Most of my landscape photos capture images in a 3:2 aspect ratio, which reflects my interest in maintaining the historic perception present in those classic 35 mm film cameras I first used decades ago. Yet, my adherence to this proportion extends beyond a fidelity to traditional standards or original practice. Additionally, the selection of this format frequently mirrors my desire to include a greater horizontal element when depicting settings in nature, similar to the wider framing of scenes in favorite Romantic landscape paintings; thus, of course, the obvious “landscape” orientation label. Nevertheless, rarely do I expand to a panorama 16:9 choice or stitch exposures together to attain that dimension.
Moreover, I appreciate a sense of symmetry in the gallery of offerings on my web page or when mounted for display on a wall in an art exhibition with a uniform look. Even on the occasion when I shoot a vertical “portrait” orientation, I normally retain the 3:2 ratio. However, I know various vintage cameras—including the original Kodak Brownie box camera with which Ansel Adams began as a boy or the 6×6 medium format Hasselblad he preferred in his later life—are identified by a 1:1 square aspect ratio. Although tempted to replicate their appearance in my photographs, with few exceptions I have tended to resist up until now for reasons of composition, as well as a reluctance to appear to be capitulating to a configuration associated with Instagram and other social media.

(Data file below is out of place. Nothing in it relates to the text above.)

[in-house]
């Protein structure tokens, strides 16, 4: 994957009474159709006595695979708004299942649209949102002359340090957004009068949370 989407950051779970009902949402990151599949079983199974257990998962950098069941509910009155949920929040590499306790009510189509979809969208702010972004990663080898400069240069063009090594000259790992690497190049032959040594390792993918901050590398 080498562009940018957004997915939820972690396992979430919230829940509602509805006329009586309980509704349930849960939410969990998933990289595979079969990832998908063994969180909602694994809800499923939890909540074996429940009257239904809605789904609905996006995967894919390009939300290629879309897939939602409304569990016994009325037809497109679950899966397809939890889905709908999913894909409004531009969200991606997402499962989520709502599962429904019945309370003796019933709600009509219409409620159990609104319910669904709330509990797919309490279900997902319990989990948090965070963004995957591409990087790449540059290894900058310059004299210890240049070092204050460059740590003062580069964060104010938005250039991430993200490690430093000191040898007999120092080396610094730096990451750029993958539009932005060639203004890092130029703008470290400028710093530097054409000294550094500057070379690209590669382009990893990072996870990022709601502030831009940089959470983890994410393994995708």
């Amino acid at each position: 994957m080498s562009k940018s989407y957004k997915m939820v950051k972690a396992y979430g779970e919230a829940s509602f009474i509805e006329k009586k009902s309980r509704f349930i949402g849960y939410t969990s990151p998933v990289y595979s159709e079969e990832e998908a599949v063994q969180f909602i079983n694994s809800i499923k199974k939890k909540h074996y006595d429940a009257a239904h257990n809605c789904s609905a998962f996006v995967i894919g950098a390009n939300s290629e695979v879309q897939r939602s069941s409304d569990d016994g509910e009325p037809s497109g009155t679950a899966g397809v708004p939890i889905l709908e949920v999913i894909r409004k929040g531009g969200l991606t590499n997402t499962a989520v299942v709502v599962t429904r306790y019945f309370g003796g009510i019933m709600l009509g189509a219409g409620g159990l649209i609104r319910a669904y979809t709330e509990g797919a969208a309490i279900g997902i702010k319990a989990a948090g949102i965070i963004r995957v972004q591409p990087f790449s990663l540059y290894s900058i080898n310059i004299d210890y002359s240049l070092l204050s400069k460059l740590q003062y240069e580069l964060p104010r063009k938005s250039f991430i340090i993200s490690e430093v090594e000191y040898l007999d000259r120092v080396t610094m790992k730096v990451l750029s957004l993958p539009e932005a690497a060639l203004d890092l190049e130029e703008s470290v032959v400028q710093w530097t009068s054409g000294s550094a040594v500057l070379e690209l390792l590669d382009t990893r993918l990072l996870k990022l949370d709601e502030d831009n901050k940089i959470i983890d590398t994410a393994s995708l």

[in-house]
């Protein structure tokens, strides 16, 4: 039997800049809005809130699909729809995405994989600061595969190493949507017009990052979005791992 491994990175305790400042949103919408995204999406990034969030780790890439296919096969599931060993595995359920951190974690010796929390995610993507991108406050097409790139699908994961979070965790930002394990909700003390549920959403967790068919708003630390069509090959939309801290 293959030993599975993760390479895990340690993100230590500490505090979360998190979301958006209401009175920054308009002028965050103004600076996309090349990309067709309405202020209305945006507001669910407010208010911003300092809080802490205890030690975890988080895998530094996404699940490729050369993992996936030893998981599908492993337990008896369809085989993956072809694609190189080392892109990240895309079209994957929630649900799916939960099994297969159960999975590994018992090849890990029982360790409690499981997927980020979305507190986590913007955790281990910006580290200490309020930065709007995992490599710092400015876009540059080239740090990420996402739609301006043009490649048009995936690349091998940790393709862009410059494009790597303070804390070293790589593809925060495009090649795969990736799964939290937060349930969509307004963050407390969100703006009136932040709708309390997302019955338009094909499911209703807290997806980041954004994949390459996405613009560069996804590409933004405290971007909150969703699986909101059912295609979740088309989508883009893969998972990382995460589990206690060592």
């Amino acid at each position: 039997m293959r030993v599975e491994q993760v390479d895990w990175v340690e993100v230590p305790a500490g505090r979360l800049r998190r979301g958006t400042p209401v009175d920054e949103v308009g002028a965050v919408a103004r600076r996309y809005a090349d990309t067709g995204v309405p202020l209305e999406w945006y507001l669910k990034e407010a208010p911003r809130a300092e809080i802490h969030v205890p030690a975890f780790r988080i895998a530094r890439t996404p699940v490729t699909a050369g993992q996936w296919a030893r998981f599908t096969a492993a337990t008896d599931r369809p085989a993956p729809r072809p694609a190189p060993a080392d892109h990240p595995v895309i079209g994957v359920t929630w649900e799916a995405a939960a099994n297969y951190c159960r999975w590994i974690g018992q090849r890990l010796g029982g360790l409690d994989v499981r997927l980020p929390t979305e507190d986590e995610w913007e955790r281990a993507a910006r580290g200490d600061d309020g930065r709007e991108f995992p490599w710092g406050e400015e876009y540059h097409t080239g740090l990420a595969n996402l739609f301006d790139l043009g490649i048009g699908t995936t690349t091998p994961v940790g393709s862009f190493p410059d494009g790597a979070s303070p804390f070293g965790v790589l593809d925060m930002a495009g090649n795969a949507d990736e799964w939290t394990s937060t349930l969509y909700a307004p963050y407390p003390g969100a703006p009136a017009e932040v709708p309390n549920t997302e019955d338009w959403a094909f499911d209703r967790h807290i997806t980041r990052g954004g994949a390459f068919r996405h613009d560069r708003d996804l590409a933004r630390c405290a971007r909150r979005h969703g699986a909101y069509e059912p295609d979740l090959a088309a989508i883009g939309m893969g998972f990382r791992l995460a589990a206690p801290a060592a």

Still, I have developed a renewed curiosity and appreciation for the square form. My attention to an altered balance of items within the borders of the viewfinder or contemplation of leading lines through the exposed field has created an increased consideration of the differing vision—slight and subtle as it may be—such a shape with four equal sides presents.
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